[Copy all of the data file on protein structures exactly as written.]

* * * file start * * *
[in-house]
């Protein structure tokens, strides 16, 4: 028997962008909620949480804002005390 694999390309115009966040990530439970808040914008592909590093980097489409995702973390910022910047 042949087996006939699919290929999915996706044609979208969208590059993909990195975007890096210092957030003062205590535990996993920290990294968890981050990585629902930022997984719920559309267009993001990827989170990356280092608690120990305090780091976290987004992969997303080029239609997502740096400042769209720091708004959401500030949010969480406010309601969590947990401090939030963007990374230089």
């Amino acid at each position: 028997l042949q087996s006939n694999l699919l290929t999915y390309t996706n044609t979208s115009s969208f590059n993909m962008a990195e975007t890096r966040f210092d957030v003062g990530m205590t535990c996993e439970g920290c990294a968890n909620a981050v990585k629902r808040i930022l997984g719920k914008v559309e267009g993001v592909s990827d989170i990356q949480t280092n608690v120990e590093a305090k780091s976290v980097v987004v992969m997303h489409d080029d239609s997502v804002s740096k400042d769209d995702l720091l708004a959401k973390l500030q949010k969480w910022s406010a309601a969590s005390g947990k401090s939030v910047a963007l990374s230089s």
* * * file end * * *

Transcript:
[in-house]
């Protein structure tokens, strides 16, 4: 028997962008909620949480804002005390 694999390309115009966040990530439970808040914008592909590093980097489409995702973390910022910047 042949087996006939699919290929999915996706044609979208969208590059993909990195975007890096210092957030003062205590535990996993920290990294968890981050990585629902930022997984719920559309267009993001990827989170990356280092608690120990305090780091976290987004992969997303080029239609997502740096400042769209720091708004959401500030949010969480406010309601969590947990401090939030963007990374230089």
């Amino acid at each position: 028997l042949q087996s006939n694999l699919l290929t999915y390309t996706n044609t979208s115009s969208f590059n993909m962008a990195e975007t890096r966040f210092d957030v003062g990530m205590t535990c996993e439970g920290c990294a968890n909620a981050v990585k629902r808040i930022l997984g719920k914008v559309e267009g993001v592909s990827d989170i990356q949480t280092n608690v120990e590093a305090k780091s976290v980097v987004v992969m997303h489409d080029d239609s997502v804002s740096k400042d769209d995702l720091l708004a959401k973390l500030q949010k969480w910022s406010a309601a969590s005390g947990k401090s939030v910047a963007l990374s230089s």